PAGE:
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Did you remember to remove the decarb layer before testing hardness after your quenching attempts?

I emphasize this to my students as they have often twice as many (or more) heats in than I do when I do a piece and so it's more of a problem for them.

Brian, the oil is a mixture of hardening oil (that I bought from a steel company) and ATF transmission fluid. I haven't had problems hardening with it before.

Thomas, I ground the faces before hardening. So there shouldn't have been any significantly decarb layer? At the last time the file skated on the faces, at the previous tries it did not.

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I have used old double jack 2kg (4lb) sledges to make straight and cross peen hammers as these are not freely available in the configuration used by smiths here in South africa.
I forge down the one side into a sharp end in either configuration then heat treat them in the way described by Frank above and have never had any problems.

I find that dedicted hammer type steel which is probably a medium carbon tool steel works very well for this type of exercise and there are always old hammers lying around at scrap dealers.

A slow steady heat gradually working up evenly to non magnetic on the faces is all that is needed.Natural cool off in a bed of vermiculite or ash and then grinding the faces shiny before the final treatment follows when Franks method is employed.
The Bear

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I just had a similar failure with a hammer from a torsion bar. It looked fine until hardening. I didn't temper immediately, and saw the crack. I went to anneal it to see if I could grind the crack away and the crack expanded down the length. The forging was done outside in the sun, so temperature could have been the problem. I hate seeing hours of work turn into a doorstop.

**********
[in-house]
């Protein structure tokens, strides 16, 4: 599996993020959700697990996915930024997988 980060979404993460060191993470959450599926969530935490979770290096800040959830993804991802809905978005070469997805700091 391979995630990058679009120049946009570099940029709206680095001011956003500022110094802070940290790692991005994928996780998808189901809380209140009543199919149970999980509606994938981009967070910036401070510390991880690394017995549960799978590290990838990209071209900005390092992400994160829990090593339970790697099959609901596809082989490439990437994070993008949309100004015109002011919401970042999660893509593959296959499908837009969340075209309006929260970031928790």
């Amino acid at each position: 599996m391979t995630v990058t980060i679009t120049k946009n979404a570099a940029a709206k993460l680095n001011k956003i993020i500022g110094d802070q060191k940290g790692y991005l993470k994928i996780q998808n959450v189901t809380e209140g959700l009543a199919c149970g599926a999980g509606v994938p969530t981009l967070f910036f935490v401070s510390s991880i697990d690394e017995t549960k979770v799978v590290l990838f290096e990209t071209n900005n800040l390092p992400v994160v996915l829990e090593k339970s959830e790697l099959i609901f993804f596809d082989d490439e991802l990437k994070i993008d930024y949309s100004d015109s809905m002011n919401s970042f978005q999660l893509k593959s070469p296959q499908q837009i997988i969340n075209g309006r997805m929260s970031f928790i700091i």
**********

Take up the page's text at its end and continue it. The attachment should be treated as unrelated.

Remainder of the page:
I'll see about getting pictures. What is a common torsion bar alloy? I assumed 4140 or similar, but it did get quite hard.


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  • 2 weeks later...

Here's the cracked hammer. The picture does not show the crack, but it starts at the face and goes back. It's 2 lbs, based on the Mastermyr viking hammers, but now it's a doorstop. I hardened it with the intent of trying a new heat treating oven soon for the tempering. I saw the crack a couple days later, before the oven was ready. I took a risk and lost.

post-1261-048848400 1287964525_thumb.jpg

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  • 3 months later...

Is it just me or has the time really started to fly?

I started to make another Brazeal type hammer right after the failure of the first one. Somehow it got buried by other projects. This week I finally had the time and energy to finish it. I again had to harden it twice to get it hard enough, without any signs of cracking this time. It feels pretty good to hammer with. I'll probably crown the "flat" face slightly more.

I've used the same material for punches, drifts, chisel, power hammer tooling and various smaller hammers earlier on without any problems. So I'm fairly confident that the cracking problem did not come from any forging mistakes. I just probably got it too hot the last time.


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